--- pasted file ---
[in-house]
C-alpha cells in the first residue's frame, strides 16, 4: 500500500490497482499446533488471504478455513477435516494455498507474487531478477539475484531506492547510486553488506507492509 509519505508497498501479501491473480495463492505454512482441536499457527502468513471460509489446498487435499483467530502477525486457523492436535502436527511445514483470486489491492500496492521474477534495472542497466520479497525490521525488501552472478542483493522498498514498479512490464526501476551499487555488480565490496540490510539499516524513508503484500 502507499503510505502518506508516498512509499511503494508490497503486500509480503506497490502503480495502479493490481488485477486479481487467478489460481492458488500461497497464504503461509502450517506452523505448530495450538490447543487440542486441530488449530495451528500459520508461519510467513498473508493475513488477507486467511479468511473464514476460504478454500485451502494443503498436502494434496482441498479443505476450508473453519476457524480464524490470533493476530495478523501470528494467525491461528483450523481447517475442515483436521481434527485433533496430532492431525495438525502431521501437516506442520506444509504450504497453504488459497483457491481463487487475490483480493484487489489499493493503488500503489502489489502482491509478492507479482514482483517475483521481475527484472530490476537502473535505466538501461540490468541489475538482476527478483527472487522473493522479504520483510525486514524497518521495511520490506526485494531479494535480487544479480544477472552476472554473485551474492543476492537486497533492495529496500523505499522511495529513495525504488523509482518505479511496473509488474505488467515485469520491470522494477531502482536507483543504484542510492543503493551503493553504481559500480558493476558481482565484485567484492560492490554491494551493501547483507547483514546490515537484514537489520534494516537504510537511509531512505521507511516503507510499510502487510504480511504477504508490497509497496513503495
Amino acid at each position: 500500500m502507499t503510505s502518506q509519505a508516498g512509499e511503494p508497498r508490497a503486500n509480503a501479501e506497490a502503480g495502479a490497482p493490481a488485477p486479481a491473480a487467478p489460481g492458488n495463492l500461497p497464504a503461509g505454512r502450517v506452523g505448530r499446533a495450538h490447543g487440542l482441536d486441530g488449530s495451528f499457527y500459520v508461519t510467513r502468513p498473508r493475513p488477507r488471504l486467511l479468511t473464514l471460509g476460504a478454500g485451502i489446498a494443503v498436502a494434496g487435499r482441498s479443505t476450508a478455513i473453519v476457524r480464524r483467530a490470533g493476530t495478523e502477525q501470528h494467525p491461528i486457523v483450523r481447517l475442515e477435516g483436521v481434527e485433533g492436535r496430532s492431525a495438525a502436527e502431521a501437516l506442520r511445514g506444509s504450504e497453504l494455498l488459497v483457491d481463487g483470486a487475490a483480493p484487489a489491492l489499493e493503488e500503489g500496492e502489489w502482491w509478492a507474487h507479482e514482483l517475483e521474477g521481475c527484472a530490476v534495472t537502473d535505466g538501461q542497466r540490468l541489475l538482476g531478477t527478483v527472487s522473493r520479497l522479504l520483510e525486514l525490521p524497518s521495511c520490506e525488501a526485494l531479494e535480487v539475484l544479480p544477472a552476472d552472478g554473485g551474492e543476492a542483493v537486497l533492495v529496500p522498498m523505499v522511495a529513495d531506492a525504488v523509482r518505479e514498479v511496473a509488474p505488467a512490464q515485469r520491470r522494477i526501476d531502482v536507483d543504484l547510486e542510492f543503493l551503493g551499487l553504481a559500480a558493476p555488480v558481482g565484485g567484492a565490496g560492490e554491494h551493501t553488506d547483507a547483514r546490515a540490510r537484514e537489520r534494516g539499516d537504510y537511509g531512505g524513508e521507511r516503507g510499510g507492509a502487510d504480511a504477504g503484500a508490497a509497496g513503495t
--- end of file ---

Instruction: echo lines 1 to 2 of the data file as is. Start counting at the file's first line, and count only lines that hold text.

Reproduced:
[in-house]
C-alpha cells in the first residue's frame, strides 16, 4: 500500500490497482499446533488471504478455513477435516494455498507474487531478477539475484531506492547510486553488506507492509 509519505508497498501479501491473480495463492505454512482441536499457527502468513471460509489446498487435499483467530502477525486457523492436535502436527511445514483470486489491492500496492521474477534495472542497466520479497525490521525488501552472478542483493522498498514498479512490464526501476551499487555488480565490496540490510539499516524513508503484500 502507499503510505502518506508516498512509499511503494508490497503486500509480503506497490502503480495502479493490481488485477486479481487467478489460481492458488500461497497464504503461509502450517506452523505448530495450538490447543487440542486441530488449530495451528500459520508461519510467513498473508493475513488477507486467511479468511473464514476460504478454500485451502494443503498436502494434496482441498479443505476450508473453519476457524480464524490470533493476530495478523501470528494467525491461528483450523481447517475442515483436521481434527485433533496430532492431525495438525502431521501437516506442520506444509504450504497453504488459497483457491481463487487475490483480493484487489489499493493503488500503489502489489502482491509478492507479482514482483517475483521481475527484472530490476537502473535505466538501461540490468541489475538482476527478483527472487522473493522479504520483510525486514524497518521495511520490506526485494531479494535480487544479480544477472552476472554473485551474492543476492537486497533492495529496500523505499522511495529513495525504488523509482518505479511496473509488474505488467515485469520491470522494477531502482536507483543504484542510492543503493551503493553504481559500480558493476558481482565484485567484492560492490554491494551493501547483507547483514546490515537484514537489520534494516537504510537511509531512505521507511516503507510499510502487510504480511504477504508490497509497496513503495